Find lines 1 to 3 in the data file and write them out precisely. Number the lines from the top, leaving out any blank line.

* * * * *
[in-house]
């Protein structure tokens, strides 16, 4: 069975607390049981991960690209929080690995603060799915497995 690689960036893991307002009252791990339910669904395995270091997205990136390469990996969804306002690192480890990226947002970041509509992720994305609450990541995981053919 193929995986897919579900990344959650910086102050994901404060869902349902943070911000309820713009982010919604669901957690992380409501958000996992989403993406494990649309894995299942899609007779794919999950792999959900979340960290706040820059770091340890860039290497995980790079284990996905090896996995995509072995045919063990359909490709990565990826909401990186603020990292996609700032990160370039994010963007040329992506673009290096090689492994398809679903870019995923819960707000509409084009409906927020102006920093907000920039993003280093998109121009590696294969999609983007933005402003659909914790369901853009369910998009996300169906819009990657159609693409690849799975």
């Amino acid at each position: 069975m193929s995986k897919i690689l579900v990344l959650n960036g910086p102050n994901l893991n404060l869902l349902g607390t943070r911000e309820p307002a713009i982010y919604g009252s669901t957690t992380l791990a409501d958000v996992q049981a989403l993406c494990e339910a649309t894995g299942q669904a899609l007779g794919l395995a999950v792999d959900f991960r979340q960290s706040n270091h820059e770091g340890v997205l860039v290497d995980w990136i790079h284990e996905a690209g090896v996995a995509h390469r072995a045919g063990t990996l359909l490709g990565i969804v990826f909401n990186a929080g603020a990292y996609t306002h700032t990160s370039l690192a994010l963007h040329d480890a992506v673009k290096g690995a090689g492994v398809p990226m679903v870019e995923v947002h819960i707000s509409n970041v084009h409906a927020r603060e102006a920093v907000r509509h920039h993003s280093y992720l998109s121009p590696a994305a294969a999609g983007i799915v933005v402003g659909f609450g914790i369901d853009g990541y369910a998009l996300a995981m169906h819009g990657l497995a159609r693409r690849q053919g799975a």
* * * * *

[in-house]
């Protein structure tokens, strides 16, 4: 069975607390049981991960690209929080690995603060799915497995 690689960036893991307002009252791990339910669904395995270091997205990136390469990996969804306002690192480890990226947002970041509509992720994305609450990541995981053919 193929995986897919579900990344959650910086102050994901404060869902349902943070911000309820713009982010919604669901957690992380409501958000996992989403993406494990649309894995299942899609007779794919999950792999959900979340960290706040820059770091340890860039290497995980790079284990996905090896996995995509072995045919063990359909490709990565990826909401990186603020990292996609700032990160370039994010963007040329992506673009290096090689492994398809679903870019995923819960707000509409084009409906927020102006920093907000920039993003280093998109121009590696294969999609983007933005402003659909914790369901853009369910998009996300169906819009990657159609693409690849799975």
């Amino acid at each position: 069975m193929s995986k897919i690689l579900v990344l959650n960036g910086p102050n994901l893991n404060l869902l349902g607390t943070r911000e309820p307002a713009i982010y919604g009252s669901t957690t992380l791990a409501d958000v996992q049981a989403l993406c494990e339910a649309t894995g299942q669904a899609l007779g794919l395995a999950v792999d959900f991960r979340q960290s706040n270091h820059e770091g340890v997205l860039v290497d995980w990136i790079h284990e996905a690209g090896v996995a995509h390469r072995a045919g063990t990996l359909l490709g990565i969804v990826f909401n990186a929080g603020a990292y996609t306002h700032t990160s370039l690192a994010l963007h040329d480890a992506v673009k290096g690995a090689g492994v398809p990226m679903v870019e995923v947002h819960i707000s509409n970041v084009h409906a927020r603060e102006a920093v907000r509509h920039h993003s280093y992720l998109s121009p590696a994305a294969a999609g983007i799915v933005v402003g659909f609450g914790i369901d853009g990541y369910a998009l996300a995981m169906h819009g990657l497995a159609r693409r690849q053919g799975a």